Job losses and salary cuts due to the national lockdown has left India's working class strapped of ready money. As the new month starts, people are struggling to pay their EMIs, rent and other bills. They are looking for small loans of Rs 20,000 to Rs 50,000 for a short term, as financial start-ups have seen a spurt in such loans.
Take Anita Sharma (name changed), who works in a call centre in Delhi and earns around Rs 20,000 per month. The call centre is shut and she hasn't got last month's salary. She doesn't want to ask her family back home in Jhansi for help. She just needs about Rs 15,000 right now--Rs 8,000 to pay her room rent and another Rs 7,000 to pay other bills and buy food. "While I was requesting money from my friends, one of them suggested I can get a loan from a lending start-up with not much paper work," she says.
Micro loans are neither a priority of NBFCs (non-banking finance companies) nor banks. Most of them have also halted the lending process temporarily due to the moratorium on EMIs. But what has come to rescue of people like Anita are lending startups like HAPPY. "We have been interacting with 300 of our customers and 95% wanted financial assistance in these tough times," says Manish Khera, founder and CEO of HAPPY, a startup that lends money at 2.5 per cent interest rate. These could be small businesses, store owners or individuals.
MoneyTap, another lending start-up, has witnessed similar demand. "We provide a credit line of up to Rs 5 lakh which requires one-time approval - existing customers can borrow from their credit line on the app from the safety of their home. Customer can borrow as low as Rs 3,000 from our platform, the average size that we are witnessing is around Rs 33,000.” says Anuj Kacker, COO and co-founder of MoneyTap. It is a Bengaluru-based startup which disrupted the digital lending business by offering a line of credit for consumers in partnership with RBL Bank and it got an NBFC license last year. It lends money starting at an interest rate of 13 per cent per annum.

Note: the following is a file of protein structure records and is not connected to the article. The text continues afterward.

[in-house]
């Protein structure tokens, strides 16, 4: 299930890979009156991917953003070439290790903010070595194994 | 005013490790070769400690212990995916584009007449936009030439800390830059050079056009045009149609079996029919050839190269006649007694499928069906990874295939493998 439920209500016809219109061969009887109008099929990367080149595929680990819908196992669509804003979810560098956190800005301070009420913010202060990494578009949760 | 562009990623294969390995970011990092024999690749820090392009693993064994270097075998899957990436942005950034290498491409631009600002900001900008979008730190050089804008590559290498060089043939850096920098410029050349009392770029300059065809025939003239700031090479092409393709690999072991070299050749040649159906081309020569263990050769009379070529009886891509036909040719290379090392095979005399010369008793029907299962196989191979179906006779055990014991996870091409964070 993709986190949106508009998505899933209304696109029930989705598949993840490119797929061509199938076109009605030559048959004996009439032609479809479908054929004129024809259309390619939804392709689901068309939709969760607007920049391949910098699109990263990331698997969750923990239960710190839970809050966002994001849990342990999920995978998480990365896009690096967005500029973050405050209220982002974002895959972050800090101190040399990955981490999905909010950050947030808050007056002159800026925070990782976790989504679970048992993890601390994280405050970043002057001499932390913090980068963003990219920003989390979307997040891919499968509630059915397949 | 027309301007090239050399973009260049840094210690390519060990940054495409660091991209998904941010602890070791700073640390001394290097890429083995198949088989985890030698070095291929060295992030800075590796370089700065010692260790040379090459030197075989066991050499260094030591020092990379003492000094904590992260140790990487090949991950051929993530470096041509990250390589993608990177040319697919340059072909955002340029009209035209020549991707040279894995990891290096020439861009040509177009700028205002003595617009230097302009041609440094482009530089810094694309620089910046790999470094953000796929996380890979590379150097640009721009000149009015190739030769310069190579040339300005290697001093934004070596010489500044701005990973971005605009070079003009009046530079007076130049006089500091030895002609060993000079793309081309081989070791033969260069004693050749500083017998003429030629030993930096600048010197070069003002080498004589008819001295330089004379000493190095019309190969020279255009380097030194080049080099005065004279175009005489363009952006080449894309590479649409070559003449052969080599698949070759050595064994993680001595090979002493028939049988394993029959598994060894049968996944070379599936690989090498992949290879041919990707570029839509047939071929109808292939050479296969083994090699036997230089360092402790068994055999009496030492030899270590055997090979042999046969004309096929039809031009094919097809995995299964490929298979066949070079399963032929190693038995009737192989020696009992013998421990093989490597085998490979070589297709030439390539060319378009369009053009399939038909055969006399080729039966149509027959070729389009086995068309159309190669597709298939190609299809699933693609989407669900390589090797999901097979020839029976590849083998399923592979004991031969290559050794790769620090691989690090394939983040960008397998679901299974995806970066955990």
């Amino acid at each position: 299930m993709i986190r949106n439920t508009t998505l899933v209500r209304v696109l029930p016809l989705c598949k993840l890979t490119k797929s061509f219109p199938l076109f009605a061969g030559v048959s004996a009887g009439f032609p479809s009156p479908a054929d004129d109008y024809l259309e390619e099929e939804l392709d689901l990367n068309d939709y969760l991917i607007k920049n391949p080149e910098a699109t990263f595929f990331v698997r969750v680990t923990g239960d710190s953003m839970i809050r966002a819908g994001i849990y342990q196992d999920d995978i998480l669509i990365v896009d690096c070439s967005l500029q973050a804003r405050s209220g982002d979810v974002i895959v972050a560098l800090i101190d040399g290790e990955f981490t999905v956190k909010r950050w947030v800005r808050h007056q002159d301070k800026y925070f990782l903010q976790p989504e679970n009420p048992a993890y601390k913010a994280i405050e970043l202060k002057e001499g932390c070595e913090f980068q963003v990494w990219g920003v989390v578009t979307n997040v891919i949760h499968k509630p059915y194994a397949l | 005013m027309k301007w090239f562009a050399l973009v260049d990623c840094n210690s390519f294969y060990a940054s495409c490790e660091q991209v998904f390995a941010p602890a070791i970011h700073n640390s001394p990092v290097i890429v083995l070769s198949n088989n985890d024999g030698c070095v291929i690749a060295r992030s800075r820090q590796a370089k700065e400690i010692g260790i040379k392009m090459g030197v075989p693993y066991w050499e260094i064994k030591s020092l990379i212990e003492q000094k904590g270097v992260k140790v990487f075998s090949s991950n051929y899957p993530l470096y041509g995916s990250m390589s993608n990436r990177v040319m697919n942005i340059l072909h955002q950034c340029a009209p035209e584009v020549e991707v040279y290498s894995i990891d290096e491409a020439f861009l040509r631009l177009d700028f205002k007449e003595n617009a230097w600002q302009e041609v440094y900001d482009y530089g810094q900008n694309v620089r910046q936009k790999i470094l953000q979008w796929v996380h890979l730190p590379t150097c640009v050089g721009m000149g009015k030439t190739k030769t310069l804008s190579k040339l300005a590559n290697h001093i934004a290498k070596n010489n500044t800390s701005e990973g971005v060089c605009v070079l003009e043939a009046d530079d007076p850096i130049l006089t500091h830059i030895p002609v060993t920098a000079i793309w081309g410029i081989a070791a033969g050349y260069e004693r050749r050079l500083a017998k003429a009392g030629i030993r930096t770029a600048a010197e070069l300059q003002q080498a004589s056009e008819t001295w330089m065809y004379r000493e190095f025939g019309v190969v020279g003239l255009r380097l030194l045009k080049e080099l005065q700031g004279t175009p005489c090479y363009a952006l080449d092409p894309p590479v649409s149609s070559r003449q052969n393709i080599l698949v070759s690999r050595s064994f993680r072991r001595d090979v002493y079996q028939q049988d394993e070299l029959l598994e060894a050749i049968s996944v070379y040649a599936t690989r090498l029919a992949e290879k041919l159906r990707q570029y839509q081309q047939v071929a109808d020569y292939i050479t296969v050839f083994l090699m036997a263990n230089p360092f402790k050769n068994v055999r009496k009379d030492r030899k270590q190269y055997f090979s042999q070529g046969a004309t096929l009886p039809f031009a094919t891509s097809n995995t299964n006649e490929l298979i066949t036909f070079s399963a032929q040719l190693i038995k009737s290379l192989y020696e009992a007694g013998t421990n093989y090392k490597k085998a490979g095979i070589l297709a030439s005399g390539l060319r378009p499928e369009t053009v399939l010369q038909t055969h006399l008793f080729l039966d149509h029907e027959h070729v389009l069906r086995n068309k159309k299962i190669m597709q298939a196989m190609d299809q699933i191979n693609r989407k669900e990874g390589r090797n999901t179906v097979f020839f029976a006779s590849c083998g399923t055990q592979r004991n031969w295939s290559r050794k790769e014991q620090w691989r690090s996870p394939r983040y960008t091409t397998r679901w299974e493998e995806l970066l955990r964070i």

India currently has over 450 alternative lending startups that charge a rate of interest of 2.5 per cent per month to five per cent per month depending upon the loan structure and revenue model of the start-up. These startups don’t ask for heavy documentation like banks and NBFCs. One generally has to give an identity and residential documents as proof. The money can be returned through EMIs or one-time payment as it suits an individual.
Online loans by these lending startups are treated just like any other loan from banks and NBFCs. The same rules apply and defaults have a negative impact on future borrowing. Failing to pay continuously for two quarters will make the lender to write off a customer's account and his or her credit score goes down. Before borrowing, it is advisable to look at the rating of the start-up, go through the terms and conditions carefully to spot hidden costs and chose a loan that suits one with the present circumstances in mind.
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